In a recent article for the Academy of Urbanism Journal, now available on-line, Stefanie Fischer explored how the recently completed project to conserve and develop Campbeltown Picture House, viewed alongside other initiatives in Campbeltown, serves as an example of cultural and heritage led regeneration of a town that had slipped into decline, economically and in terms of the state of its historic environment, including over 140 Listed Buildings. The article features in the 11th edition of the Academy’s journal whose theme was “Do art and culture really contribute to urbanism?”.
When Campbeltown Picture House was built in 1913, occupying a prominent position overlooking Campbeltown Harbour, Campbeltown was a thriving maritime town. It was once one of the richest towns per capita in Scotland, and its sheltered port played a key role in growing the whisky, fishing and tourism industries. However, Scotland’s 20th century industrial decline contributed to the damage to Campbeltown’s economy, and in common with the urban fabric and historic environment within the town centre, Campbeltown Picture House had fallen into disrepair.
The Centenary Project was launched to conserve the Campbeltown Picture House and to upgrade it to meet the expectations of a modern cinema operator and cinema-going audience, so as to provide it with a sustainable future. Following its completion in late 2017, it is now more than a cinema, providing a cultural, leisure, social and community hub for Campbeltown and Kintyre, and continues a tradition of cine variety, making use of the original variety stage for small scale comedy acts and amplified music performance.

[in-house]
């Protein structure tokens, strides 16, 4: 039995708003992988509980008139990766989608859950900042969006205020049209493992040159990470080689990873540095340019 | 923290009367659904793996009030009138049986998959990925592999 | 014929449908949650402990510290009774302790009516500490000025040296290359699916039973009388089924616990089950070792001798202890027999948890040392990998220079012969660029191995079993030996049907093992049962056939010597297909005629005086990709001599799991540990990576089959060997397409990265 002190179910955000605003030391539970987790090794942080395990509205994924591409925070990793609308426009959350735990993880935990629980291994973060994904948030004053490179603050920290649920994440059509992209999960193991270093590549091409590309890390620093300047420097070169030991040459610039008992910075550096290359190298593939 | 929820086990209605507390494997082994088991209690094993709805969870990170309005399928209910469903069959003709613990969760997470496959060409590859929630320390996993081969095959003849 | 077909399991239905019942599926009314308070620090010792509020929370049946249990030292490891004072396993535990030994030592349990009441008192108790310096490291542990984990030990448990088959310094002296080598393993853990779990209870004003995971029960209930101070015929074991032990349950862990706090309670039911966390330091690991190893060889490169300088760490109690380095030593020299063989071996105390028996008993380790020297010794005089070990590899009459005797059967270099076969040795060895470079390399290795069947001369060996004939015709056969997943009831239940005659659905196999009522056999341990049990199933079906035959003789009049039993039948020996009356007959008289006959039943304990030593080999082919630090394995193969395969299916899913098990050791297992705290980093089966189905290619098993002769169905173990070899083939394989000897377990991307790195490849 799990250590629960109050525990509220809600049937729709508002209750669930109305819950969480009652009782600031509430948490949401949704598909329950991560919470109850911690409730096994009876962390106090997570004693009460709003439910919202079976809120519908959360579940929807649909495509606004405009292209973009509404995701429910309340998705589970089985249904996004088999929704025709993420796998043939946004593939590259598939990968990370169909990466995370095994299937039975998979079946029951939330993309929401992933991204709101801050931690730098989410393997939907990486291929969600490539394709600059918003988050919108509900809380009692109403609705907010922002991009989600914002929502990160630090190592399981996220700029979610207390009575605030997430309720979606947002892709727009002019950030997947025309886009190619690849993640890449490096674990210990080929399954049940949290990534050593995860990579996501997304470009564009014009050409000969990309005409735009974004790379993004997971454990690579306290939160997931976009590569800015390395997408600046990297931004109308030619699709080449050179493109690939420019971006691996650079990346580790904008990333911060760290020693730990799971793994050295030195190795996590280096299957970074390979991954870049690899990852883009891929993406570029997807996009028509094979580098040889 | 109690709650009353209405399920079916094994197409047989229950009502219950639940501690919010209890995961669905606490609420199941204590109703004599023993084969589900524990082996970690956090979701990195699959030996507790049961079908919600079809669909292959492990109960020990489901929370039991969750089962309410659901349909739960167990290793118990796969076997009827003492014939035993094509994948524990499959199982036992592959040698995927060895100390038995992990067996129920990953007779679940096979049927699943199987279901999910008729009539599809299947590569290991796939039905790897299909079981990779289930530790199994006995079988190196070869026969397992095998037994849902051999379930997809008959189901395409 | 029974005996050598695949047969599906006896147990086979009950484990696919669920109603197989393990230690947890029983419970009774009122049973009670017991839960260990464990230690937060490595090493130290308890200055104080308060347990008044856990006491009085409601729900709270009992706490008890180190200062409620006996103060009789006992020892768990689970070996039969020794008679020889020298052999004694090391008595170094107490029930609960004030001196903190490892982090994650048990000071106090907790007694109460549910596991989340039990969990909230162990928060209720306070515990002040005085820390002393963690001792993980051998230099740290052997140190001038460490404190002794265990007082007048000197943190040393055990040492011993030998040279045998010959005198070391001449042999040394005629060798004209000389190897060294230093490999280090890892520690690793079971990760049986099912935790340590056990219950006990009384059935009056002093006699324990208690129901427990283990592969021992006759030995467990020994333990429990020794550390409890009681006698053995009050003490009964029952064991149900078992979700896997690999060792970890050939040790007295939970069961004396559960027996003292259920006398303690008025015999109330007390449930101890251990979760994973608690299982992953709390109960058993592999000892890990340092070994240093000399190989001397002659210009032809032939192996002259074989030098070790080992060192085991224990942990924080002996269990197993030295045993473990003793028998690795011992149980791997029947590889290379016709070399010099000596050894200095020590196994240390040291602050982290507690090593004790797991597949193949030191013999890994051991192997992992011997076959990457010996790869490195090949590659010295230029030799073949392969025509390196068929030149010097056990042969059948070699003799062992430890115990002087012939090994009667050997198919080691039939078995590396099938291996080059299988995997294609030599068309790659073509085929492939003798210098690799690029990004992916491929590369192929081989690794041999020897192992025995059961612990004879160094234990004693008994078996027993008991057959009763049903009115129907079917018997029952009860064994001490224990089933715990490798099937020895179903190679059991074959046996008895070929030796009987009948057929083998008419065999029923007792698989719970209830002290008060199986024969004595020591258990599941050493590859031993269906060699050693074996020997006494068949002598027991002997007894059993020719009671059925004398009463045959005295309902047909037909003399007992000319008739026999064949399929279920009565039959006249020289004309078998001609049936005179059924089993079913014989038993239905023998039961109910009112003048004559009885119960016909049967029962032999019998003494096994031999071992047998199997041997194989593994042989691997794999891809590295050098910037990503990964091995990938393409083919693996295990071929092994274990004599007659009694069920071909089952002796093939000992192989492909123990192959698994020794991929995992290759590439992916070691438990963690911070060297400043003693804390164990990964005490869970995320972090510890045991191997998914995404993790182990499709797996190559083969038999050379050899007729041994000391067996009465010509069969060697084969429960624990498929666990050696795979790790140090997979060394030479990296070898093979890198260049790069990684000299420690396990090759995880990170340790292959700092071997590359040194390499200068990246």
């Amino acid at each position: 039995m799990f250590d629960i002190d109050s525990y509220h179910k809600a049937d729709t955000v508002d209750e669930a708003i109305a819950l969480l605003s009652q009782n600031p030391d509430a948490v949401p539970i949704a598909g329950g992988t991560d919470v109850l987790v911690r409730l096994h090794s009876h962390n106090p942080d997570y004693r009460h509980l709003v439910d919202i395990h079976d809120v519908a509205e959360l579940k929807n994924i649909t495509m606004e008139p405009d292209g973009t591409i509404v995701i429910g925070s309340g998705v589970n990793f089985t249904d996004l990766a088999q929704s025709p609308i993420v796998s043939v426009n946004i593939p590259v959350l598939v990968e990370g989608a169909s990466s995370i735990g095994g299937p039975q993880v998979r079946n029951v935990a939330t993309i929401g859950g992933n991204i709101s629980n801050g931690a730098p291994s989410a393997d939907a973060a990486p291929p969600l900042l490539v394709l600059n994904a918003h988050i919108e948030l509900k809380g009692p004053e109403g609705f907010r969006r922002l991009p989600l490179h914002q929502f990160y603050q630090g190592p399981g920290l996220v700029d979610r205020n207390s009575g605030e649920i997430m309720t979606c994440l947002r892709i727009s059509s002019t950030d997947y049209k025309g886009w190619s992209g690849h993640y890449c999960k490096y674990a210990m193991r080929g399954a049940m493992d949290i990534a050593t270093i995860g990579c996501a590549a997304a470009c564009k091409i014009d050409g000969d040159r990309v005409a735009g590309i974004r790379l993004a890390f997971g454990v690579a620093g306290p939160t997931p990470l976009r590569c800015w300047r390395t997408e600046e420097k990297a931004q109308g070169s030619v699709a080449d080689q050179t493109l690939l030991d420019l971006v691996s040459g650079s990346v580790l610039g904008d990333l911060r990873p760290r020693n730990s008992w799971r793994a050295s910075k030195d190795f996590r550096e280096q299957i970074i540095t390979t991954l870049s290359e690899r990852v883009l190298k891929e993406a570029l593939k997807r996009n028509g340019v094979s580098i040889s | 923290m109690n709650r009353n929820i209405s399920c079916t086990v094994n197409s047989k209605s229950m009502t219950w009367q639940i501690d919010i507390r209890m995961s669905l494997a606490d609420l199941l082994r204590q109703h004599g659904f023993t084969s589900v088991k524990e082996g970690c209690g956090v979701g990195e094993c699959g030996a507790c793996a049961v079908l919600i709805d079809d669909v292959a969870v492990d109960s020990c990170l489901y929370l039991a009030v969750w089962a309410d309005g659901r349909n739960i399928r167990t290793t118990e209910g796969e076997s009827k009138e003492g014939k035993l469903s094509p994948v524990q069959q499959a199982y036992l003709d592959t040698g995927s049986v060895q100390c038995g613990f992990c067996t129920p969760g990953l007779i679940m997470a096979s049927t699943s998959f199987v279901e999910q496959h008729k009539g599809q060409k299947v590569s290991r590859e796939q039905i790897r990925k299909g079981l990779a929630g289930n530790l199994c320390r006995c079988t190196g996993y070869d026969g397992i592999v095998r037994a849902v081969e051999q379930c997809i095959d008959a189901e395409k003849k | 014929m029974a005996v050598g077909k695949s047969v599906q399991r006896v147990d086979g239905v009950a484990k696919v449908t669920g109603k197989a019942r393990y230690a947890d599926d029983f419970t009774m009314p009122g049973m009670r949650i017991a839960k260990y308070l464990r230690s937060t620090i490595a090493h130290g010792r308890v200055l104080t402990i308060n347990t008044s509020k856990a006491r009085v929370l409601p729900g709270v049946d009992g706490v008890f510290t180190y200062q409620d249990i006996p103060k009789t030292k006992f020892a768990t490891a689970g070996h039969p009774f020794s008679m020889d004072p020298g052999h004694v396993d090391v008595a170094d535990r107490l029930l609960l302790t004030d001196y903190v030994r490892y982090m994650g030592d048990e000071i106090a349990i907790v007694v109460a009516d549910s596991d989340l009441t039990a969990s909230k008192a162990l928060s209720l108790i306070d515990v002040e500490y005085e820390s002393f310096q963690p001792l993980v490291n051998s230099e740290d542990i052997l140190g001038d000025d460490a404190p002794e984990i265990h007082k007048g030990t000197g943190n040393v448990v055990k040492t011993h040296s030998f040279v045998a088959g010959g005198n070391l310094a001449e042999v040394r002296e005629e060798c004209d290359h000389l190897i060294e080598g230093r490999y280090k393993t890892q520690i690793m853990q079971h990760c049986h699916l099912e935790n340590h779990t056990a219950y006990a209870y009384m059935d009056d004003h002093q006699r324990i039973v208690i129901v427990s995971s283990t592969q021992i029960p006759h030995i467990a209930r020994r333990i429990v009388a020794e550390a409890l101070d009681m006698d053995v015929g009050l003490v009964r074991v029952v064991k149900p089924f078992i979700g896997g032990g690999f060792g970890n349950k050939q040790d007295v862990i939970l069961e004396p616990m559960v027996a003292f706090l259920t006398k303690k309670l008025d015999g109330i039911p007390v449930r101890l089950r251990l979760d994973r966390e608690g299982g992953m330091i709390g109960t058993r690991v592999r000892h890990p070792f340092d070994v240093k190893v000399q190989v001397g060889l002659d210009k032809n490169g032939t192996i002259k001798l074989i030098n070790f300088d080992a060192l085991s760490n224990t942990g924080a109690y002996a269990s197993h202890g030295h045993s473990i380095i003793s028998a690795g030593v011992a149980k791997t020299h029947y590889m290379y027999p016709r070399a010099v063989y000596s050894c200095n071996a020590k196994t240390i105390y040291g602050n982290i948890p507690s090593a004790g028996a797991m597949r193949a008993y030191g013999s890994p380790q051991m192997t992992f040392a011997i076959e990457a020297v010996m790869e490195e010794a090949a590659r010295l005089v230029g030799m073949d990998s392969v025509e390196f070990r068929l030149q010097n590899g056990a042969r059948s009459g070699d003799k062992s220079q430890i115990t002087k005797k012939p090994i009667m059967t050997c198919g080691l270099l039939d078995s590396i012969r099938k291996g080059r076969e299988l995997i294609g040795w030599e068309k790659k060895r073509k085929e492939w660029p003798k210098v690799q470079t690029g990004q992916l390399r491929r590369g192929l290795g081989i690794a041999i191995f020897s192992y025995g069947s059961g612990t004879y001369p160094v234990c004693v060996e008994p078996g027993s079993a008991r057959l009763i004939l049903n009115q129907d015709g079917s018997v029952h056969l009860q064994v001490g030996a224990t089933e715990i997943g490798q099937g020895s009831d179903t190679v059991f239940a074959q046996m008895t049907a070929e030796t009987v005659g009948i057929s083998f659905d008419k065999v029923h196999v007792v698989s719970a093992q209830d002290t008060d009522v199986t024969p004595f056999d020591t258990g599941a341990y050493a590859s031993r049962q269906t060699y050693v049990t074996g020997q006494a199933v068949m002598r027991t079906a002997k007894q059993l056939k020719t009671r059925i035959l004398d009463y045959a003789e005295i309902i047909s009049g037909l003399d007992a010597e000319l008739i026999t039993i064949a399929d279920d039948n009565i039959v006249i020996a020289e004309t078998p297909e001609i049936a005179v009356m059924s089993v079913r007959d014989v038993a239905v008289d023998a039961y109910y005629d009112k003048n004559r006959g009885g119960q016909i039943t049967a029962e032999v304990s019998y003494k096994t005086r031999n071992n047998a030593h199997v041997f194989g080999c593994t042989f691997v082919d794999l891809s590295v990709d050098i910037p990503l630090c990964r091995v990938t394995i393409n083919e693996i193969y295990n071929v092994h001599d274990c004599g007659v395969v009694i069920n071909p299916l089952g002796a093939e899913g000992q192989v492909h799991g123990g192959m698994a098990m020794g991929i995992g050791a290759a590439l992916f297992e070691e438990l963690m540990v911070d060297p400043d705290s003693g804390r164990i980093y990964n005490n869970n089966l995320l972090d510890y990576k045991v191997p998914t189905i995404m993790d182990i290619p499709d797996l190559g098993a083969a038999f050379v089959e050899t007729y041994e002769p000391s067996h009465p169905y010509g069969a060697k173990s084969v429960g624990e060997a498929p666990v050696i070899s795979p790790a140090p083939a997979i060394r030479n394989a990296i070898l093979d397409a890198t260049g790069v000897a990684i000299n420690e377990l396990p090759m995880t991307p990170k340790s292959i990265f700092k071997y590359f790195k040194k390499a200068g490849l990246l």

The impetus for regeneration was the high level of deprivation in a remote area, a decreasing population, rising unemployment, a lack of inward investment and a lack of repairs and maintenance, resulting in deteriorating buildings. In the article Stefanie considers the impact of the project on urban and economic regeneration viewed within the context of other projects in Campbeltown, which have resulted in new market conditions, and improved townscape and facilities.
The full article can be read here.